Sights, smells, and sounds: Their significance varies according to the situation, the sex and the species. This week in #MSWnews, a look at the different senses, from a couple of different angles, plus a scientific feast for one of them in our selection of stories from around the web.
The ratio of different gut bacteria, including strains of E. coli, seems to be important for Crohn's disease. (Dr. W.A. Clark/CDC)
This week, on the MyScienceWork menu:
A new study recorded, for the first time, the effect an auditory cue can have on our brain’s anticipation of a movement and our muscles’ preparation for it. The context under study? Skateboarding, of course!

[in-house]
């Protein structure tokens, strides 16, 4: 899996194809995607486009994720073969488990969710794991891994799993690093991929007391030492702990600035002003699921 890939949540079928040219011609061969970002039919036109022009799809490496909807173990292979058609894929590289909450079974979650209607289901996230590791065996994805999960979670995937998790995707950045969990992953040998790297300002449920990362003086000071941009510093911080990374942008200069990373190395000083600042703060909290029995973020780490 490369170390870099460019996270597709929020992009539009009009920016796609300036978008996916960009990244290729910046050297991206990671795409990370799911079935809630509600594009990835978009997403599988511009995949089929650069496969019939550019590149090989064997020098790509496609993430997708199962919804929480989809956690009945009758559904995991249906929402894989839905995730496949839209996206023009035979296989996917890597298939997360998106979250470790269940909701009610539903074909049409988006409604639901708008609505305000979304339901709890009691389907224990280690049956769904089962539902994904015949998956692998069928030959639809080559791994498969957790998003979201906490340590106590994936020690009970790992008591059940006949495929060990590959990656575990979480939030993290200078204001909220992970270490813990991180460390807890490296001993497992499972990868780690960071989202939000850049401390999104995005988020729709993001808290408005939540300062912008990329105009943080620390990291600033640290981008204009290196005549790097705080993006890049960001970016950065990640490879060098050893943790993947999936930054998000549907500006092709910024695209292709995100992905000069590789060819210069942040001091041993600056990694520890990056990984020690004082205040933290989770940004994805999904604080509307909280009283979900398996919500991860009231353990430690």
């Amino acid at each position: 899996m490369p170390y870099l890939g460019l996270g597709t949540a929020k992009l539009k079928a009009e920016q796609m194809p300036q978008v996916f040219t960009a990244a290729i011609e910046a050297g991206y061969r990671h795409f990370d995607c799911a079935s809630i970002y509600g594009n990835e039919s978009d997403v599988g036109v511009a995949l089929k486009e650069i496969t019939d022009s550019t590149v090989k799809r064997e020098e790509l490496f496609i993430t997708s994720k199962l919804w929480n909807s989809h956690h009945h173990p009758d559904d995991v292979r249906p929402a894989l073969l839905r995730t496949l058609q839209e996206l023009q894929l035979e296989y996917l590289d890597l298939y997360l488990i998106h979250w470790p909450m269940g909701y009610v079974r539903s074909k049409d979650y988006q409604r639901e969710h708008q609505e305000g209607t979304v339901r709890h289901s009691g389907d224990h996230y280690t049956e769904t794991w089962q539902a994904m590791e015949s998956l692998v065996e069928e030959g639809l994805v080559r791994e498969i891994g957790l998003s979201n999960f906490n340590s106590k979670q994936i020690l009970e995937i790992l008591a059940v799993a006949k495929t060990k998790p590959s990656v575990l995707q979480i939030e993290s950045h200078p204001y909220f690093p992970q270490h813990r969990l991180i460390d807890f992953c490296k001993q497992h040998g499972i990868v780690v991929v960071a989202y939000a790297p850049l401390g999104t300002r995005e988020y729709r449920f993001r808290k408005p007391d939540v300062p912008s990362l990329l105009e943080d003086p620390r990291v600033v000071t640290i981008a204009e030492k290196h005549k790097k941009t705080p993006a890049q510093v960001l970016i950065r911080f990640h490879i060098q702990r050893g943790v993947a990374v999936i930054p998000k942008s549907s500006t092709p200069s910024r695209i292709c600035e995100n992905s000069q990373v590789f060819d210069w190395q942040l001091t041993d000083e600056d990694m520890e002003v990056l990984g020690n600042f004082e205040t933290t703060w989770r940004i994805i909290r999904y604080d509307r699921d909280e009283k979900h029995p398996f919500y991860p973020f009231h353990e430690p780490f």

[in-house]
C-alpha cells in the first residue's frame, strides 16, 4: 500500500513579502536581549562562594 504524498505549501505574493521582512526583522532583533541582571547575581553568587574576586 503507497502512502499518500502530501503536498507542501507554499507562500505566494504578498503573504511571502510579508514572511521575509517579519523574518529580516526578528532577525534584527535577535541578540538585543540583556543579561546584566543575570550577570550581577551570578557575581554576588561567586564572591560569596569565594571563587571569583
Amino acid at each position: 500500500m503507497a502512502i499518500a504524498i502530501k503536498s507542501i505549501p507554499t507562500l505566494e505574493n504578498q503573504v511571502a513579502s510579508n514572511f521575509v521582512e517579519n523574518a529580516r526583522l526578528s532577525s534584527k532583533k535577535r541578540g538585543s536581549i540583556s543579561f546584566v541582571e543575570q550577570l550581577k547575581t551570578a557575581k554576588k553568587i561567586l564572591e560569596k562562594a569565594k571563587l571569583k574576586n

Down on the farm, animals rely a great deal on smells to communicate, gather information and to attract a mate. The secret to a male goat’s success, it seems, may lie largely in a single, odorous molecule. Love potions notwithstanding, the situation is likely quite different for humans.
Some favorites from around the web:
New clues have emerged about the migration of ancient human populations across the Bering Strait land bridge. The source of this info? Language!
Like many of us, theoretical physicists can’t resist dinosaurs, either, and two of them have proposed a surprising role for dark matter in the dinos’ demise.
A major medical advance was announced this week, with a blood test that may allow the detection of Alzheimer’s disease several years before symptoms begin.
New results have revealed that the ratio among a number of different gut bacteria may be linked to Crohn’s disease. Previous studies, using different samples, had not been able to establish this.
And, finally, after all that reading, relax and feast your eyes on this: A narrated slideshow of the winners of this year’s Wellcome Image Awards.